[Healeys] king pin inspection

goldengt at cal.net goldengt at cal.net
Fri Dec 11 09:37:45 MST 2015

Thanks. I see that both bushes are indeed installed upside down. No wonder its been hard to steer for years. 
I understand the logic on the bottom bush, but I wouldn't think it very effective. 
65 BJ8 

From: "Michael" <michael.salter at gmail.com> 
To: goldengt at cal.net, "healeys" <healeys at autox.team.net> 
Sent: Wednesday, December 9, 2015 2:07:30 PM 
Subject: RE: [Healeys] king pin inspection 

Hi Ken, 
If you cannot feel any play in the bushes without lubricant...i.e. dry... They will be quite satisfactory. 
In my experience correct installation of the bushes is even more important than the absolute best fit.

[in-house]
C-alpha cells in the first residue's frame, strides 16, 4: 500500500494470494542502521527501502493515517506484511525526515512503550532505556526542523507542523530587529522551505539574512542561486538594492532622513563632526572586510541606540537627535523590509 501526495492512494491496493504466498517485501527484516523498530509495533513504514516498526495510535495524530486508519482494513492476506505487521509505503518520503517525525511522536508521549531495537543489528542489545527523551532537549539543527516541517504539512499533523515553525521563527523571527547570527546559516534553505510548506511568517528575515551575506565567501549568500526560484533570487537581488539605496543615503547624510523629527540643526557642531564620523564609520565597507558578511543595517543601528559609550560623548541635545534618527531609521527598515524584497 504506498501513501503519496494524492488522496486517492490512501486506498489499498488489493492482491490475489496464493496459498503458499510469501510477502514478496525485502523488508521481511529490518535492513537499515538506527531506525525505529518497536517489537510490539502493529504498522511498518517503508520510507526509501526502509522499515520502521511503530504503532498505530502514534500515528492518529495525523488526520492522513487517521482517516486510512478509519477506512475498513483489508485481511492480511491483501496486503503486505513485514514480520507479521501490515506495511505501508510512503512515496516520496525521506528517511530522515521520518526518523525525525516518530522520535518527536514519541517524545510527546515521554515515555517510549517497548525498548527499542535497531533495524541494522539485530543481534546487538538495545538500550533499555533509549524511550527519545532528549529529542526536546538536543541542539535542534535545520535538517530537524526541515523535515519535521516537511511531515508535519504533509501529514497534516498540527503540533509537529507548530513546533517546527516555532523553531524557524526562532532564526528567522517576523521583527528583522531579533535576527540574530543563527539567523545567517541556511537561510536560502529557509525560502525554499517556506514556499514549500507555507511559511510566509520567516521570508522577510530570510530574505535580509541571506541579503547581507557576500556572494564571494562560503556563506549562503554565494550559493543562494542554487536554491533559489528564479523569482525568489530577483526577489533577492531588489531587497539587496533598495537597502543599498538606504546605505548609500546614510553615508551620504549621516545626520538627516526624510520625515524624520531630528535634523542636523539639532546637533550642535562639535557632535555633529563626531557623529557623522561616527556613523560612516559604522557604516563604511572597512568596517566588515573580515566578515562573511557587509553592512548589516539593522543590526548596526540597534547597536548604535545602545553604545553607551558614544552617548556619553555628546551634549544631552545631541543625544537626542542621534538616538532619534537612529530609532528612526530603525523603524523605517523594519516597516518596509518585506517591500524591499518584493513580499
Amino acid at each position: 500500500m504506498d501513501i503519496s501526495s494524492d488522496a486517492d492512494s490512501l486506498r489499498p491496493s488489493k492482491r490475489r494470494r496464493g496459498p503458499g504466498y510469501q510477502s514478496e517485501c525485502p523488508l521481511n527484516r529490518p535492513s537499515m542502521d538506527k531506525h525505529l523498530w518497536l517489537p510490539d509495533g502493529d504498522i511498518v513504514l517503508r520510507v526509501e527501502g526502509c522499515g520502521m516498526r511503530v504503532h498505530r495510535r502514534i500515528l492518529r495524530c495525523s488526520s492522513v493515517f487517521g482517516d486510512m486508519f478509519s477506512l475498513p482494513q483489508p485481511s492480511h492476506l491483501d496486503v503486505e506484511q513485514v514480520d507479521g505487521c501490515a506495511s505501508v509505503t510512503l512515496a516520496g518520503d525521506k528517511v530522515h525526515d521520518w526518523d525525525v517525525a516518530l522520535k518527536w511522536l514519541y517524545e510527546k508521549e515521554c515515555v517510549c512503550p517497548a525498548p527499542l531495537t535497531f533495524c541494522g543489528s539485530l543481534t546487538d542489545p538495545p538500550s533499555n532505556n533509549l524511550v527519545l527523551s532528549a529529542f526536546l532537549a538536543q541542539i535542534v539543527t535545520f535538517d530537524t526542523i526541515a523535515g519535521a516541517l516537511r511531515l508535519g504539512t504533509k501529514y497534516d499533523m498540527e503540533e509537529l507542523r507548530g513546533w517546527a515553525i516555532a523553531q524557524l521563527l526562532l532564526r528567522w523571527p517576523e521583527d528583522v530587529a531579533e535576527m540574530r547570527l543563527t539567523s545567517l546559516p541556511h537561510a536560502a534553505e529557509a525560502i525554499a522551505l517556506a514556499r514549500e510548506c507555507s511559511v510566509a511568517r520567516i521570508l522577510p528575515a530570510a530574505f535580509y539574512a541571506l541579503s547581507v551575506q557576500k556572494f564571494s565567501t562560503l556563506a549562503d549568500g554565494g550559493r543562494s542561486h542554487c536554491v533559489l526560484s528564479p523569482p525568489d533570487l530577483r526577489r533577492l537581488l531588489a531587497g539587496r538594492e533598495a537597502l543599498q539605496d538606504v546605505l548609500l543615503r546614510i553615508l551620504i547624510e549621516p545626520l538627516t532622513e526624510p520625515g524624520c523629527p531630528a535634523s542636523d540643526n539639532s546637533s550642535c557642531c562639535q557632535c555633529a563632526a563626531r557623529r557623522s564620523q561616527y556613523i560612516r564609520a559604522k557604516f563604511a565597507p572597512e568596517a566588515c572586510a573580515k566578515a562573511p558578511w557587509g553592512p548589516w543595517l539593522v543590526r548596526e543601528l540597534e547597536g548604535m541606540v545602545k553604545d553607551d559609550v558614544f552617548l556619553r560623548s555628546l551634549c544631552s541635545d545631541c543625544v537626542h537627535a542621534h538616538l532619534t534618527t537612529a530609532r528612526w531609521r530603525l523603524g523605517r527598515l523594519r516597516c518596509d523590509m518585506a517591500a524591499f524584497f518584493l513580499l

The top bush must be installed so that the grease ways are open at the top so that the thrust washers are lubricated and obviously the hole in the bush must line up with the grease nipple. 
The bottom bush should also be installed with the grease ways open at the top so that any excess lubricant accumulates in the gap above the bush and continues to provide lubrication over time through the influence of gravity. Again obviously the hole in the bush must line up with the grease nipple. 
You would not believe the number of incorrectly installed bushes I have come across. 

Michael S 
BN1 #174 

From: goldengt at cal.net 
Sent: ‎9/‎12/‎2015 4:35 p.m. 
To: healeys 
Subject: [Healeys] king pin inspection 

After the king pins are reamed, how can one inspect that a good job has been done. I think I can reverse the king pin, insert it into the upper bushing and try to rock it, but what about the lower bushing? 
If I was at my old job, I would have to use a granite surface plate and a dial indicator and probably still have to make a fake pin. 
Ken Freese 
65 BJ8 

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